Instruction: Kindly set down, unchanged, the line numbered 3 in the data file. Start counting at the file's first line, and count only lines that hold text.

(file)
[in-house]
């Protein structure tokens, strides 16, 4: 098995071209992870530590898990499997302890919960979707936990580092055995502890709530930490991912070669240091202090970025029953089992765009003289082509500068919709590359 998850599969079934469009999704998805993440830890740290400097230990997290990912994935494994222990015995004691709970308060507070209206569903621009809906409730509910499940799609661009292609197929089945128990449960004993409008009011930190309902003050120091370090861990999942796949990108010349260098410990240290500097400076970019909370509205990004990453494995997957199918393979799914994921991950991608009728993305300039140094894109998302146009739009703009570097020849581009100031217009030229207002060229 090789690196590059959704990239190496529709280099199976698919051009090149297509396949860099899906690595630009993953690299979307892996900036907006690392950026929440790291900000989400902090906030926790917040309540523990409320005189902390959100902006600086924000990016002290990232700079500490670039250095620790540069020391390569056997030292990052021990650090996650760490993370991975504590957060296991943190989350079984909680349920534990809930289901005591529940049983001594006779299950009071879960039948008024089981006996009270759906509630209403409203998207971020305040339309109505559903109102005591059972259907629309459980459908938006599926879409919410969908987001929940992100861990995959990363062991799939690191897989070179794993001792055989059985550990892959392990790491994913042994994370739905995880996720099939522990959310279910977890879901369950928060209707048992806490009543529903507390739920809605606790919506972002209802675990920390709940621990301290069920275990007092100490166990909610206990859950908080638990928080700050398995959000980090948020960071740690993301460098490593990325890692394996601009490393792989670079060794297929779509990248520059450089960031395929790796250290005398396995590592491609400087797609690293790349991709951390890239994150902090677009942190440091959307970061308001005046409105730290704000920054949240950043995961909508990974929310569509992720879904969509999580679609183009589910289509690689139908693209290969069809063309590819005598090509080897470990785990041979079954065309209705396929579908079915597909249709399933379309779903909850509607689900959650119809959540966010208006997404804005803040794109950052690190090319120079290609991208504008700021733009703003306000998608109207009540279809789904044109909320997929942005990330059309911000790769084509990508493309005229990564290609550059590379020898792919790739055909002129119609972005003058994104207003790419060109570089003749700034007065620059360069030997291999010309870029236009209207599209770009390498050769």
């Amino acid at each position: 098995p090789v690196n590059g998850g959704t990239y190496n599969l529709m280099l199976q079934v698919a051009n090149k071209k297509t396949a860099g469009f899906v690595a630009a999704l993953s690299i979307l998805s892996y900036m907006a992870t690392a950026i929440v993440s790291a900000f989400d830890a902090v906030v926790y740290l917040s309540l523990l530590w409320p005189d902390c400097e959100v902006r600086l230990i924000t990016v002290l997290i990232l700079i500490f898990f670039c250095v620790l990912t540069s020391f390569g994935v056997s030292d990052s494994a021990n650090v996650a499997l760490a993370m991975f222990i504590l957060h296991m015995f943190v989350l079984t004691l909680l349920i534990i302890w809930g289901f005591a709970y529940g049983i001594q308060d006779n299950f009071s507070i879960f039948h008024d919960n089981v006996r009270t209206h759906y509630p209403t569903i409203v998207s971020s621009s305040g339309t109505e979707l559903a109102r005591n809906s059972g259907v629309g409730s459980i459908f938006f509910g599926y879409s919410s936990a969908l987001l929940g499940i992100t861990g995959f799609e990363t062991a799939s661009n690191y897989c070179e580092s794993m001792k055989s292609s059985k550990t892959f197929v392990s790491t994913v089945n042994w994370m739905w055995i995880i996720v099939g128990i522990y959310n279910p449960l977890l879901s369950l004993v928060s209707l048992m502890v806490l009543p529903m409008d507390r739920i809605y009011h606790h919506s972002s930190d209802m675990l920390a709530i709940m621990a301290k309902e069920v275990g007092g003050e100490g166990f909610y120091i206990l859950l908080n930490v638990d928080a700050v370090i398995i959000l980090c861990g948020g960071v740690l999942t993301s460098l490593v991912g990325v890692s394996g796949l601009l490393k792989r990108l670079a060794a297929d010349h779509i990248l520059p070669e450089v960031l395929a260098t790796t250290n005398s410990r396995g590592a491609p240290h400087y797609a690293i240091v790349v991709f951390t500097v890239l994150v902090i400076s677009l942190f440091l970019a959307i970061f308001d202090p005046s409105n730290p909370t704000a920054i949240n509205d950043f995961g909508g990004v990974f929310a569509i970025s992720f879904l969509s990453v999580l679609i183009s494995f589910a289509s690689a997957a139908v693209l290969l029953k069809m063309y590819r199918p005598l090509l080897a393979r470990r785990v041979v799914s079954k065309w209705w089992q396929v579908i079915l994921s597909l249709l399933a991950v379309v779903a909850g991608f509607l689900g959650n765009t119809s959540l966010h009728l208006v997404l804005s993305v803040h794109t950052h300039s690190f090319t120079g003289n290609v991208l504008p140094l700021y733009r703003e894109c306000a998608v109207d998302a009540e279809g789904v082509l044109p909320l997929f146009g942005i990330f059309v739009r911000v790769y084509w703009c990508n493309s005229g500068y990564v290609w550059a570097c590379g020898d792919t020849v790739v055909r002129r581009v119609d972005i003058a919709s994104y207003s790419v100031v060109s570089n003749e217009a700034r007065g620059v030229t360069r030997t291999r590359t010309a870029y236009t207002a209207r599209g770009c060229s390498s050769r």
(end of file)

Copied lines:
């Amino acid at each position: 098995p090789v690196n590059g998850g959704t990239y190496n599969l529709m280099l199976q079934v698919a051009n090149k071209k297509t396949a860099g469009f899906v690595a630009a999704l993953s690299i979307l998805s892996y900036m907006a992870t690392a950026i929440v993440s790291a900000f989400d830890a902090v906030v926790y740290l917040s309540l523990l530590w409320p005189d902390c400097e959100v902006r600086l230990i924000t990016v002290l997290i990232l700079i500490f898990f670039c250095v620790l990912t540069s020391f390569g994935v056997s030292d990052s494994a021990n650090v996650a499997l760490a993370m991975f222990i504590l957060h296991m015995f943190v989350l079984t004691l909680l349920i534990i302890w809930g289901f005591a709970y529940g049983i001594q308060d006779n299950f009071s507070i879960f039948h008024d919960n089981v006996r009270t209206h759906y509630p209403t569903i409203v998207s971020s621009s305040g339309t109505e979707l559903a109102r005591n809906s059972g259907v629309g409730s459980i459908f938006f509910g599926y879409s919410s936990a969908l987001l929940g499940i992100t861990g995959f799609e990363t062991a799939s661009n690191y897989c070179e580092s794993m001792k055989s292609s059985k550990t892959f197929v392990s790491t994913v089945n042994w994370m739905w055995i995880i996720v099939g128990i522990y959310n279910p449960l977890l879901s369950l004993v928060s209707l048992m502890v806490l009543p529903m409008d507390r739920i809605y009011h606790h919506s972002s930190d209802m675990l920390a709530i709940m621990a301290k309902e069920v275990g007092g003050e100490g166990f909610y120091i206990l859950l908080n930490v638990d928080a700050v370090i398995i959000l980090c861990g948020g960071v740690l999942t993301s460098l490593v991912g990325v890692s394996g796949l601009l490393k792989r990108l670079a060794a297929d010349h779509i990248l520059p070669e450089v960031l395929a260098t790796t250290n005398s410990r396995g590592a491609p240290h400087y797609a690293i240091v790349v991709f951390t500097v890239l994150v902090i400076s677009l942190f440091l970019a959307i970061f308001d202090p005046s409105n730290p909370t704000a920054i949240n509205d950043f995961g909508g990004v990974f929310a569509i970025s992720f879904l969509s990453v999580l679609i183009s494995f589910a289509s690689a997957a139908v693209l290969l029953k069809m063309y590819r199918p005598l090509l080897a393979r470990r785990v041979v799914s079954k065309w209705w089992q396929v579908i079915l994921s597909l249709l399933a991950v379309v779903a909850g991608f509607l689900g959650n765009t119809s959540l966010h009728l208006v997404l804005s993305v803040h794109t950052h300039s690190f090319t120079g003289n290609v991208l504008p140094l700021y733009r703003e894109c306000a998608v109207d998302a009540e279809g789904v082509l044109p909320l997929f146009g942005i990330f059309v739009r911000v790769y084509w703009c990508n493309s005229g500068y990564v290609w550059a570097c590379g020898d792919t020849v790739v055909r002129r581009v119609d972005i003058a919709s994104y207003s790419v100031v060109s570089n003749e217009a700034r007065g620059v030229t360069r030997t291999r590359t010309a870029y236009t207002a209207r599209g770009c060229s390498s050769r």